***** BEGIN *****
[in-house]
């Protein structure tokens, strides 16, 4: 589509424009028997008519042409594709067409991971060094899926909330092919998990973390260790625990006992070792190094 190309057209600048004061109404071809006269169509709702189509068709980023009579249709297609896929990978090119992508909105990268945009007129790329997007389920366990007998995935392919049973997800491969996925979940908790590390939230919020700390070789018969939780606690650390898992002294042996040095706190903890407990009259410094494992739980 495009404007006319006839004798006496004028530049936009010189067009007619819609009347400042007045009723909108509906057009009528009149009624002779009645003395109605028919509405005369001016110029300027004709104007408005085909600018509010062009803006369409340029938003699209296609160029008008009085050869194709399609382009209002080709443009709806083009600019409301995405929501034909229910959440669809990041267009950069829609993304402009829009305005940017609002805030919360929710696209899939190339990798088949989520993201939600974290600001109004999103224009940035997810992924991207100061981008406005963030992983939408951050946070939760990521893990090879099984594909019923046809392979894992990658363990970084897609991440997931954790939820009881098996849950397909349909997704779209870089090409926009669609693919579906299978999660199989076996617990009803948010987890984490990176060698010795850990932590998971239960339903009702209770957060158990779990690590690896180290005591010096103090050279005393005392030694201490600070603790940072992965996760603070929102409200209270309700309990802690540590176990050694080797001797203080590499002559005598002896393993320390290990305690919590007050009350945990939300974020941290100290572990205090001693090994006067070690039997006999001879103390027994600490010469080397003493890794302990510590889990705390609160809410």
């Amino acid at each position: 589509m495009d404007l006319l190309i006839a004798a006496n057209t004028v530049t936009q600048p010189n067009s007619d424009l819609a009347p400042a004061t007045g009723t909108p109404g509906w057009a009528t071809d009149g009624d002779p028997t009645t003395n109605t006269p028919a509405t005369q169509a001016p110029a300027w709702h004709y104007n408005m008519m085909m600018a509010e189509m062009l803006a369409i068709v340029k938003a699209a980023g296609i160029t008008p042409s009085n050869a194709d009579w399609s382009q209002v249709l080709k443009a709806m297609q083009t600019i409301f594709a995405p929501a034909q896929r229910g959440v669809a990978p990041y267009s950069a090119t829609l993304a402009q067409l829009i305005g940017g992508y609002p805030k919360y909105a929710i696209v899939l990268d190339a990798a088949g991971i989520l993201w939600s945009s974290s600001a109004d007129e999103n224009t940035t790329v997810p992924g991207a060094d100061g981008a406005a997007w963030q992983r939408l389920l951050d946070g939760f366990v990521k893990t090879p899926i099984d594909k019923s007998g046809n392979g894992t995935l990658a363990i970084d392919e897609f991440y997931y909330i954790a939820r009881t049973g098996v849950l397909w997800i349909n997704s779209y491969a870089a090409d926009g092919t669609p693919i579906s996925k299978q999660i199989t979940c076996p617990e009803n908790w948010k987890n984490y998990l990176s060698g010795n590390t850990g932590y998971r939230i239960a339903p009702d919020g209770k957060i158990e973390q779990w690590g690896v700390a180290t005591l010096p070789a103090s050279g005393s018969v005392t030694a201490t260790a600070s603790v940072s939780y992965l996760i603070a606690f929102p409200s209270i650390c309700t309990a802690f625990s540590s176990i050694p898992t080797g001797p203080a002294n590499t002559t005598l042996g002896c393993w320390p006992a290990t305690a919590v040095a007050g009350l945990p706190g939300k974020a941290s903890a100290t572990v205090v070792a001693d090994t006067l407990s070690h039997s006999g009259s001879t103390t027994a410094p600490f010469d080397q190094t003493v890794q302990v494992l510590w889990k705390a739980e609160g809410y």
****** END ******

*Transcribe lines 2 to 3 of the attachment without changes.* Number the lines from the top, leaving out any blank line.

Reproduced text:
């Protein structure tokens, strides 16, 4: 589509424009028997008519042409594709067409991971060094899926909330092919998990973390260790625990006992070792190094 190309057209600048004061109404071809006269169509709702189509068709980023009579249709297609896929990978090119992508909105990268945009007129790329997007389920366990007998995935392919049973997800491969996925979940908790590390939230919020700390070789018969939780606690650390898992002294042996040095706190903890407990009259410094494992739980 495009404007006319006839004798006496004028530049936009010189067009007619819609009347400042007045009723909108509906057009009528009149009624002779009645003395109605028919509405005369001016110029300027004709104007408005085909600018509010062009803006369409340029938003699209296609160029008008009085050869194709399609382009209002080709443009709806083009600019409301995405929501034909229910959440669809990041267009950069829609993304402009829009305005940017609002805030919360929710696209899939190339990798088949989520993201939600974290600001109004999103224009940035997810992924991207100061981008406005963030992983939408951050946070939760990521893990090879099984594909019923046809392979894992990658363990970084897609991440997931954790939820009881098996849950397909349909997704779209870089090409926009669609693919579906299978999660199989076996617990009803948010987890984490990176060698010795850990932590998971239960339903009702209770957060158990779990690590690896180290005591010096103090050279005393005392030694201490600070603790940072992965996760603070929102409200209270309700309990802690540590176990050694080797001797203080590499002559005598002896393993320390290990305690919590007050009350945990939300974020941290100290572990205090001693090994006067070690039997006999001879103390027994600490010469080397003493890794302990510590889990705390609160809410």
């Amino acid at each position: 589509m495009d404007l006319l190309i006839a004798a006496n057209t004028v530049t936009q600048p010189n067009s007619d424009l819609a009347p400042a004061t007045g009723t909108p109404g509906w057009a009528t071809d009149g009624d002779p028997t009645t003395n109605t006269p028919a509405t005369q169509a001016p110029a300027w709702h004709y104007n408005m008519m085909m600018a509010e189509m062009l803006a369409i068709v340029k938003a699209a980023g296609i160029t008008p042409s009085n050869a194709d009579w399609s382009q209002v249709l080709k443009a709806m297609q083009t600019i409301f594709a995405p929501a034909q896929r229910g959440v669809a990978p990041y267009s950069a090119t829609l993304a402009q067409l829009i305005g940017g992508y609002p805030k919360y909105a929710i696209v899939l990268d190339a990798a088949g991971i989520l993201w939600s945009s974290s600001a109004d007129e999103n224009t940035t790329v997810p992924g991207a060094d100061g981008a406005a997007w963030q992983r939408l389920l951050d946070g939760f366990v990521k893990t090879p899926i099984d594909k019923s007998g046809n392979g894992t995935l990658a363990i970084d392919e897609f991440y997931y909330i954790a939820r009881t049973g098996v849950l397909w997800i349909n997704s779209y491969a870089a090409d926009g092919t669609p693919i579906s996925k299978q999660i199989t979940c076996p617990e009803n908790w948010k987890n984490y998990l990176s060698g010795n590390t850990g932590y998971r939230i239960a339903p009702d919020g209770k957060i158990e973390q779990w690590g690896v700390a180290t005591l010096p070789a103090s050279g005393s018969v005392t030694a201490t260790a600070s603790v940072s939780y992965l996760i603070a606690f929102p409200s209270i650390c309700t309990a802690f625990s540590s176990i050694p898992t080797g001797p203080a002294n590499t002559t005598l042996g002896c393993w320390p006992a290990t305690a919590v040095a007050g009350l945990p706190g939300k974020a941290s903890a100290t572990v205090v070792a001693d090994t006067l407990s070690h039997s006999g009259s001879t103390t027994a410094p600490f010469d080397q190094t003493v890794q302990v494992l510590w889990k705390a739980e609160g809410y």